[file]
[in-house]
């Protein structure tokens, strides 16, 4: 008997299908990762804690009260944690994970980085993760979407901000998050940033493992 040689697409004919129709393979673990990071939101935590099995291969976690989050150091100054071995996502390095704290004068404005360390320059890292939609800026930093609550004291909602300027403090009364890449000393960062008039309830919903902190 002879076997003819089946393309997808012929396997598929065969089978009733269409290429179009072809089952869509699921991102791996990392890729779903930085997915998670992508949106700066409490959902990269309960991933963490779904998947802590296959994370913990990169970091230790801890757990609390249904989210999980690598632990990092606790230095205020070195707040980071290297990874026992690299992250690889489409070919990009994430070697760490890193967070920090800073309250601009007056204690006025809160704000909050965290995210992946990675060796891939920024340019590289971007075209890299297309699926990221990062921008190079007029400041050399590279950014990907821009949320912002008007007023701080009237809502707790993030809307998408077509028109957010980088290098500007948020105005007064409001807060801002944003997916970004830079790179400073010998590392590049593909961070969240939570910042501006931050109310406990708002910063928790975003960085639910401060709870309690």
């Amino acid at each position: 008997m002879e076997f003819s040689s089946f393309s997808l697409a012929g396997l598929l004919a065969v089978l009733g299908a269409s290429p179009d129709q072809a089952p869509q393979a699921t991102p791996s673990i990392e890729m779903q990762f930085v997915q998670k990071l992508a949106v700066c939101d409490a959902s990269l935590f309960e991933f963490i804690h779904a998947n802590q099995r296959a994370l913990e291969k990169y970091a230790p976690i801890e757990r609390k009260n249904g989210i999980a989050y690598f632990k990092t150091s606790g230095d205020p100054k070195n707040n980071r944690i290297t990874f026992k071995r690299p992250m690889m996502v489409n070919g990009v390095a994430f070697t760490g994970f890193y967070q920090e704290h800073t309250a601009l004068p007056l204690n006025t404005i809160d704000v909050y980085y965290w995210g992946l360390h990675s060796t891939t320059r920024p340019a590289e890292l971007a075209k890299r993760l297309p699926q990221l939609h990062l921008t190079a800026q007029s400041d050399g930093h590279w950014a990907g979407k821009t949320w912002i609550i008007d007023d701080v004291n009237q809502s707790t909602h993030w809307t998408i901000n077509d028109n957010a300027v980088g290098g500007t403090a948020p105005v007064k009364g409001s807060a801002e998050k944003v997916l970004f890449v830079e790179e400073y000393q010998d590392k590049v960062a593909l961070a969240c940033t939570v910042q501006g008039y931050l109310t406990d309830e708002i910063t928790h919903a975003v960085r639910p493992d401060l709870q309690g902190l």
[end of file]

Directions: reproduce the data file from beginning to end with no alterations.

[in-house]
């Protein structure tokens, strides 16, 4: 008997299908990762804690009260944690994970980085993760979407901000998050940033493992 040689697409004919129709393979673990990071939101935590099995291969976690989050150091100054071995996502390095704290004068404005360390320059890292939609800026930093609550004291909602300027403090009364890449000393960062008039309830919903902190 002879076997003819089946393309997808012929396997598929065969089978009733269409290429179009072809089952869509699921991102791996990392890729779903930085997915998670992508949106700066409490959902990269309960991933963490779904998947802590296959994370913990990169970091230790801890757990609390249904989210999980690598632990990092606790230095205020070195707040980071290297990874026992690299992250690889489409070919990009994430070697760490890193967070920090800073309250601009007056204690006025809160704000909050965290995210992946990675060796891939920024340019590289971007075209890299297309699926990221990062921008190079007029400041050399590279950014990907821009949320912002008007007023701080009237809502707790993030809307998408077509028109957010980088290098500007948020105005007064409001807060801002944003997916970004830079790179400073010998590392590049593909961070969240939570910042501006931050109310406990708002910063928790975003960085639910401060709870309690």
């Amino acid at each position: 008997m002879e076997f003819s040689s089946f393309s997808l697409a012929g396997l598929l004919a065969v089978l009733g299908a269409s290429p179009d129709q072809a089952p869509q393979a699921t991102p791996s673990i990392e890729m779903q990762f930085v997915q998670k990071l992508a949106v700066c939101d409490a959902s990269l935590f309960e991933f963490i804690h779904a998947n802590q099995r296959a994370l913990e291969k990169y970091a230790p976690i801890e757990r609390k009260n249904g989210i999980a989050y690598f632990k990092t150091s606790g230095d205020p100054k070195n707040n980071r944690i290297t990874f026992k071995r690299p992250m690889m996502v489409n070919g990009v390095a994430f070697t760490g994970f890193y967070q920090e704290h800073t309250a601009l004068p007056l204690n006025t404005i809160d704000v909050y980085y965290w995210g992946l360390h990675s060796t891939t320059r920024p340019a590289e890292l971007a075209k890299r993760l297309p699926q990221l939609h990062l921008t190079a800026q007029s400041d050399g930093h590279w950014a990907g979407k821009t949320w912002i609550i008007d007023d701080v004291n009237q809502s707790t909602h993030w809307t998408i901000n077509d028109n957010a300027v980088g290098g500007t403090a948020p105005v007064k009364g409001s807060a801002e998050k944003v997916l970004f890449v830079e790179e400073y000393q010998d590392k590049v960062a593909l961070a969240c940033t939570v910042q501006g008039y931050l109310t406990d309830e708002i910063t928790h919903a975003v960085r639910p493992d401060l709870q309690g902190l």